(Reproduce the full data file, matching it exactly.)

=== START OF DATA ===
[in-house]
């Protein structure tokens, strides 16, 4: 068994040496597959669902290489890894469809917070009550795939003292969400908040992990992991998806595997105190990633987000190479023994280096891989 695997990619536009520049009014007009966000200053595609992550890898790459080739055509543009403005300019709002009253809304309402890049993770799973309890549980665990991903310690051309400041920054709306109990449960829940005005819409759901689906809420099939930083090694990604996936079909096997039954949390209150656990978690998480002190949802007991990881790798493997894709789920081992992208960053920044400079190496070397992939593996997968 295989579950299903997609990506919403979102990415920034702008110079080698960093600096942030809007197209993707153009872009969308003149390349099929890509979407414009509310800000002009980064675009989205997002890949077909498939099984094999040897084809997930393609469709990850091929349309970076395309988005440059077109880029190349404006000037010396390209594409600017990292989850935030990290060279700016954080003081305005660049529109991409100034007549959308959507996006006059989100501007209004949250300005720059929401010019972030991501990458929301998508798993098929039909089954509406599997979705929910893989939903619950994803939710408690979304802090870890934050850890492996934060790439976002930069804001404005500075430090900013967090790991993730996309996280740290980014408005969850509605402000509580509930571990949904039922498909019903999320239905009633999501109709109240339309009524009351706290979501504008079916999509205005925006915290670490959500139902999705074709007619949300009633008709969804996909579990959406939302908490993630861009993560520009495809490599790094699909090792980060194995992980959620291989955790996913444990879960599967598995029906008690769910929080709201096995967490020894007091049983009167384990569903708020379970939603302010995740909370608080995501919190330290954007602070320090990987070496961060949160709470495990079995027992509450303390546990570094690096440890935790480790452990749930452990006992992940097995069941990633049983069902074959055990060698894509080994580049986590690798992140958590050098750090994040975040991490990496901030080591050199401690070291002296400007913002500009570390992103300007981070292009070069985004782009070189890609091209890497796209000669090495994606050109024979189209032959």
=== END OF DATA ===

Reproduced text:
[in-house]
């Protein structure tokens, strides 16, 4: 068994040496597959669902290489890894469809917070009550795939003292969400908040992990992991998806595997105190990633987000190479023994280096891989 695997990619536009520049009014007009966000200053595609992550890898790459080739055509543009403005300019709002009253809304309402890049993770799973309890549980665990991903310690051309400041920054709306109990449960829940005005819409759901689906809420099939930083090694990604996936079909096997039954949390209150656990978690998480002190949802007991990881790798493997894709789920081992992208960053920044400079190496070397992939593996997968 295989579950299903997609990506919403979102990415920034702008110079080698960093600096942030809007197209993707153009872009969308003149390349099929890509979407414009509310800000002009980064675009989205997002890949077909498939099984094999040897084809997930393609469709990850091929349309970076395309988005440059077109880029190349404006000037010396390209594409600017990292989850935030990290060279700016954080003081305005660049529109991409100034007549959308959507996006006059989100501007209004949250300005720059929401010019972030991501990458929301998508798993098929039909089954509406599997979705929910893989939903619950994803939710408690979304802090870890934050850890492996934060790439976002930069804001404005500075430090900013967090790991993730996309996280740290980014408005969850509605402000509580509930571990949904039922498909019903999320239905009633999501109709109240339309009524009351706290979501504008079916999509205005925006915290670490959500139902999705074709007619949300009633008709969804996909579990959406939302908490993630861009993560520009495809490599790094699909090792980060194995992980959620291989955790996913444990879960599967598995029906008690769910929080709201096995967490020894007091049983009167384990569903708020379970939603302010995740909370608080995501919190330290954007602070320090990987070496961060949160709470495990079995027992509450303390546990570094690096440890935790480790452990749930452990006992992940097995069941990633049983069902074959055990060698894509080994580049986590690798992140958590050098750090994040975040991490990496901030080591050199401690070291002296400007913002500009570390992103300007981070292009070069985004782009070189890609091209890497796209000669090495994606050109024979189209032959």